Way Too Much Moisture in the Forecast the Next Week to Ten Days

by | May 20, 2022 | Indiana Agriculture News, News Feed

Hoosier Ag Today Chief Meteorologist Ryan Martin says there’s way too much moisture in the Seed Genetics Direct Planting Weather Forecast over the course of the next week to 10 days. Forecast details are on the way. Know the price of your corn and soybean seed before you buy it with Seed Genetics Direct! Sign up to get a Seed Guide in July with a price list at seedgeneticsdirect.com.

That moisture starts Friday with scattered showers in southern and northern areas of the state, and it doesn’t stop there.

“We’re still dealing with a frontal boundary that wants to come through over the weekend, Saturday into and through Sunday, that could have anywhere from a half to 2 inches of rain depending on where thunderstorms come together,” Martin says.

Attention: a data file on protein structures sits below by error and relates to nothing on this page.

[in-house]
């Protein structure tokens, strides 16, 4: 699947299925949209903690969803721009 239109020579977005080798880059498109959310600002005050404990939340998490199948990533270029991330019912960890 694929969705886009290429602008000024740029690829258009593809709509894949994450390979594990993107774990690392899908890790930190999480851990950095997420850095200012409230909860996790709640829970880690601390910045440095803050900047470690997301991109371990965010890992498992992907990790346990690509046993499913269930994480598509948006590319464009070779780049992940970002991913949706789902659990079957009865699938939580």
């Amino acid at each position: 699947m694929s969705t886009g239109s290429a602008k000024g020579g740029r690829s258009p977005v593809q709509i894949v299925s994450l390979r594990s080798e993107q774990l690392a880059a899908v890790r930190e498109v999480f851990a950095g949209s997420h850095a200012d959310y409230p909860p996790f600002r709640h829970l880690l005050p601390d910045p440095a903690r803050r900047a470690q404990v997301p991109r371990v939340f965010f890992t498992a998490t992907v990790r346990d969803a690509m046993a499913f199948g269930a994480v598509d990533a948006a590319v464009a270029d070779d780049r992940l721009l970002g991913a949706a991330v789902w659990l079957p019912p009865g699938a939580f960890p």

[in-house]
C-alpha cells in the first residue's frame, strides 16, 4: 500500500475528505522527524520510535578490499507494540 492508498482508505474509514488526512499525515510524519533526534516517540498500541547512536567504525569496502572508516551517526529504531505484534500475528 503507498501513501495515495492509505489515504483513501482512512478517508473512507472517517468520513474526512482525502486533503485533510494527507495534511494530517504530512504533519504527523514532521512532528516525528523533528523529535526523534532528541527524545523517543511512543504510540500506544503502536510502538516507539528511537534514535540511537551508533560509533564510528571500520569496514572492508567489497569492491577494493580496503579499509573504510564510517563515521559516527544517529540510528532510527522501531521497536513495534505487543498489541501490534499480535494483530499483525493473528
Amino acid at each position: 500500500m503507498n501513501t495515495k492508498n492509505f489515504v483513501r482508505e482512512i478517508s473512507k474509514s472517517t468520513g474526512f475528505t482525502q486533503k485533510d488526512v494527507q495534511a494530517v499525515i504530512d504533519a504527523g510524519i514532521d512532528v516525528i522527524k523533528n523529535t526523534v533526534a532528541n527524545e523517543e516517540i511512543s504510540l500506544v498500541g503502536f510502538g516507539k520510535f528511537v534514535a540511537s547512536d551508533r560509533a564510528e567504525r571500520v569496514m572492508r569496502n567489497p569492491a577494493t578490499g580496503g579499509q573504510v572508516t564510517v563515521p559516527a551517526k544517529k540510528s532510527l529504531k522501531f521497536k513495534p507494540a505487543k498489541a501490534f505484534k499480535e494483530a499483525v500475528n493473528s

But wait- it’s still not done. Martin’s forecast includes several more waves of moisture coming through next week.

“We have a very strong system that hits Indiana, Michigan, Ohio, the entire area here, next Tuesday night through Wednesday. It could bring half to 2-inch rainfall totals once again to 100 percent of the Hoosier state. We follow that up with a couple of days of dryness but then see scattered showers for the 27th into the 28th, and once again a few scattered showers the 29th. So, we’re just not putting together any kind of dryness in between weather systems and our weather systems are way too big.”

Martin says temperatures will be below normal to finish this weekend and start next week before temps build going into the Memorial Day weekend. That’s a big reason why we’ll see those scattered showers the 27th-29th.

Martin’s full Planting Weather Forecast can be found at hoosieragtoday.com or in your inbox if you’re subscribed to the HAT e-newsletter. It’ll come each Saturday morning throughout the planting season.

This forecast is also presented by First Farmers Bank & Trust, proudly serving Hoosier farmers with agricultural financial services for over 135 years.

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